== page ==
Maharaja Movie Review: A Well rounded and Engaging Revenge Drama!

A screenplay tighter than Vijay Sethupathi’s grip in the movie!

Director: Nithilan Swaminathan 
Cast: Vijay Sethupathi, Anurag Kashyap, Abhirami and others

After a novel, satisfying and impressionable film like Kurangu Bommai, followed by a 7 year break, Nithilan Swaminathan delivers a banger of a film which actually has the potential to save Tamil cinema from the hands of the slump it is in.

*Spoilers Ahead*

Maharaja, played by Vijay Sethupathi is an elderly single father to Jyothi, played by Sachana Nemidas. One day he goes to the police station to file a complaint over a theft in his house and the rest of the film is the investigation thereof. Essentially, Maharaja is the story of two fathers – Vijay Sethupathi and Anurag Kashyap; two fathers who’d go to any extent to keep their daughters happy – which becomes their ultimate crime and reason for them to be where they are.

Although Maharaja is a typical revenge drama which could’ve been easily predictable, what makes it memorable and unique is mostly the shock factor and its storytelling. A non-linear screenplay makes it all the more interesting since you don’t really expect the timelines to be different – and when that is revealed, it is done in a very subtle and visual manner using tertiary but memorable characters in the plot instead of resorting to narration or phrases denoting how many days have passed. Nithilan’s vision to portray everything visually is what makes Maharaja a treat – twists aren’t spoonfed; like the scene where the perpetrator fumbles during a confession, and the non-linear screenplay is very organically connected. 

Most directors forget cinema is a visual medium thereby resorting to narration in third person or making the characters themselves dictate their story but Nithilan has very rightly swayed away from it. One might think a film with such varied timelines might require an omniscient narrator but the director manages to make the audience travel with his film even without a voiceover, thanks to the editor and cinematographer. 

Maharaja is a film that’s here to stay mainly for two novel ideas which are explored in the film – the monologue of the victim in the end who, with pride refuses to suffer or let their injury scar them and says they will bounce back from the unfortunate event; which is quite refreshing because in Tamil cinema, we’ve always only seen victims who die or live as dissociated individuals who’ll carry the suffering and pain for the rest of their lives.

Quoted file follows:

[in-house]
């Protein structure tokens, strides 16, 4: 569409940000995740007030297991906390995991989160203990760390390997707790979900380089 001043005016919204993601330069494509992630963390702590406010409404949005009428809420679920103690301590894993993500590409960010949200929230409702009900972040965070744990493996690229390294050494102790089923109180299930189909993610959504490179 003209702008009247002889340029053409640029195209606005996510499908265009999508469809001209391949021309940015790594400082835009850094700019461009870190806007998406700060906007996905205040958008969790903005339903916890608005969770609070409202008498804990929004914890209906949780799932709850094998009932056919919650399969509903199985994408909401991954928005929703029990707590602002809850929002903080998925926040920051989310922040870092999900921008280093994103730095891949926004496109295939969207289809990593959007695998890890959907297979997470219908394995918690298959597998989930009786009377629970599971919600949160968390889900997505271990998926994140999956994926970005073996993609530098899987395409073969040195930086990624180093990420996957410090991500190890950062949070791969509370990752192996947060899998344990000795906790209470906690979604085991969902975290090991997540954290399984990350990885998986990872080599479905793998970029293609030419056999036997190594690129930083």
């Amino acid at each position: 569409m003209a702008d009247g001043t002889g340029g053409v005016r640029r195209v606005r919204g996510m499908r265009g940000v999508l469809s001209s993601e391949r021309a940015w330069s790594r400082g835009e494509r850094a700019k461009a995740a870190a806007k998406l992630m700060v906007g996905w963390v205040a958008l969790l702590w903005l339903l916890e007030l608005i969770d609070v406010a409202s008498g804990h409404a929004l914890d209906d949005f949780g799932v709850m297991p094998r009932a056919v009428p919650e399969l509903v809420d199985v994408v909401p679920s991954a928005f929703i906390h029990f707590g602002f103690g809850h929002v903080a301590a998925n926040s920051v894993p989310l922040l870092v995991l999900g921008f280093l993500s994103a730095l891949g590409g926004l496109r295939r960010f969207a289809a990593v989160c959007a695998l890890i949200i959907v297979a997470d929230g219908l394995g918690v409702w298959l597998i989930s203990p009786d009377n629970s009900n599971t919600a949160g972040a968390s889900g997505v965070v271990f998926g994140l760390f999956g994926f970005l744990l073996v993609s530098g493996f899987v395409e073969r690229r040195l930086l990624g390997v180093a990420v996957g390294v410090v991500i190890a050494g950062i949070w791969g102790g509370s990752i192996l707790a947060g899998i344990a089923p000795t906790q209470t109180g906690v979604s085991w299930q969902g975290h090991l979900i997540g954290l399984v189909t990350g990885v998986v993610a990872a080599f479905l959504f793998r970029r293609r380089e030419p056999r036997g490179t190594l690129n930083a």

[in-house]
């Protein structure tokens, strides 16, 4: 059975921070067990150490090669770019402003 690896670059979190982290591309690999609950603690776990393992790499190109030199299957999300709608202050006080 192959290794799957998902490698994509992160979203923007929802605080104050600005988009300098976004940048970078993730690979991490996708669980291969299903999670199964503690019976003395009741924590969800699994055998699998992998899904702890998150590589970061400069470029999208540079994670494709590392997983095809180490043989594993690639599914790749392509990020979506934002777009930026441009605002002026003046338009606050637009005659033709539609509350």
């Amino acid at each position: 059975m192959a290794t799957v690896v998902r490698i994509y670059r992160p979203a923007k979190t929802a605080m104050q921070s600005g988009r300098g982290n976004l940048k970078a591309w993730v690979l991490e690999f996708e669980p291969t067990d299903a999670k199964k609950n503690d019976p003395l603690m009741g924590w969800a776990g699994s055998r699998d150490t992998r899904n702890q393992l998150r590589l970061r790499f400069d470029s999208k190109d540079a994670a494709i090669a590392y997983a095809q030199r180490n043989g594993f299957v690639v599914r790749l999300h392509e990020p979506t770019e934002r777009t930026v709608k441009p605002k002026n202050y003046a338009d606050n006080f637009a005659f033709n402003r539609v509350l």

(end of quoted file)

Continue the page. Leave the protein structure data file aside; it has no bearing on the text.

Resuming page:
When someone needs to question the humanity of a perpetrator they often ask “would you do this to your mom? your wife? your daughter? your friend?” But are moms, wives, daughters and friends the only people who should be refrained from being harmed? Because it translates to ‘even victims need to be related to the violator for them to identify them as human’ which is very tone-deafening because nobody should violate anybody, even if they’re a stranger. They don’t necessarily need to be your daughter – which is also a discourse dealt with in Maharaja.

Maharaja is a well-rounded film whose origins lie in Anurag Kashyap choosing a saloon to trim his beard – a very nuanced butterfly effect which, although ideologically flawed here and there, has its heart in the right place. Both Sachana and VJS have done their parts really well, especially scenes where the daughter parents the dad – teaching him how to do laundry or maintain hygiene. To be honest, it is quite refreshing to see Vijay Sethupathi do a role where he’s not subtle, “casual” or himself. While Divyabharathi has very little scope as a character, Abhirami plays a memorable role although she’s just another wife and a mother. However, Mamta Mohan Das is a uni-dimensional character who is just an auxiliary to Vijay Sethupathi’s cause.The one major miscast in the film is Anurag Kashyap whose dubbing doesn’t sync which makes him look alien to the film.

Maharaja is ideologically and cinematically better than almost all films that deal with this subject. Nithilan has cooked a perfect recipe with good character arcs, elevation moments, and a great screenplay – overall, a must watch!

Rating – 3.5/ 5

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